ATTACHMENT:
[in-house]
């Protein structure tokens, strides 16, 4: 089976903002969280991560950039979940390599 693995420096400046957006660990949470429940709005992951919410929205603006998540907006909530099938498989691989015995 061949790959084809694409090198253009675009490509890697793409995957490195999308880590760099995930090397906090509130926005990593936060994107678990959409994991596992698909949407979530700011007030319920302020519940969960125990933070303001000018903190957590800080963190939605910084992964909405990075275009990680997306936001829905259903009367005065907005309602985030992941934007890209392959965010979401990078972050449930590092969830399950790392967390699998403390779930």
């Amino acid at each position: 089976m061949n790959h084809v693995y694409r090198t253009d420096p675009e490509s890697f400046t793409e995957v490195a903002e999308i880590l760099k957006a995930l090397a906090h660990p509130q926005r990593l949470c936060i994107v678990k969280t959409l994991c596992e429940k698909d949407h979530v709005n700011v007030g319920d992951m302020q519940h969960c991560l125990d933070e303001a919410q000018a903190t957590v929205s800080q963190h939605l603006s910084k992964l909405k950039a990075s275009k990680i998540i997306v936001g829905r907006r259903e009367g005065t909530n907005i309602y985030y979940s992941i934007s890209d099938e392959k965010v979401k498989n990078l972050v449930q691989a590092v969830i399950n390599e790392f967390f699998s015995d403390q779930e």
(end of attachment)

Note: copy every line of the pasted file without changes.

[in-house]
């Protein structure tokens, strides 16, 4: 089976903002969280991560950039979940390599 693995420096400046957006660990949470429940709005992951919410929205603006998540907006909530099938498989691989015995 061949790959084809694409090198253009675009490509890697793409995957490195999308880590760099995930090397906090509130926005990593936060994107678990959409994991596992698909949407979530700011007030319920302020519940969960125990933070303001000018903190957590800080963190939605910084992964909405990075275009990680997306936001829905259903009367005065907005309602985030992941934007890209392959965010979401990078972050449930590092969830399950790392967390699998403390779930």
């Amino acid at each position: 089976m061949n790959h084809v693995y694409r090198t253009d420096p675009e490509s890697f400046t793409e995957v490195a903002e999308i880590l760099k957006a995930l090397a906090h660990p509130q926005r990593l949470c936060i994107v678990k969280t959409l994991c596992e429940k698909d949407h979530v709005n700011v007030g319920d992951m302020q519940h969960c991560l125990d933070e303001a919410q000018a903190t957590v929205s800080q963190h939605l603006s910084k992964l909405k950039a990075s275009k990680i998540i997306v936001g829905r907006r259903e009367g005065t909530n907005i309602y985030y979940s992941i934007s890209d099938e392959k965010v979401k498989n990078l972050v449930q691989a590092v969830i399950n390599e790392f967390f699998s015995d403390q779930e």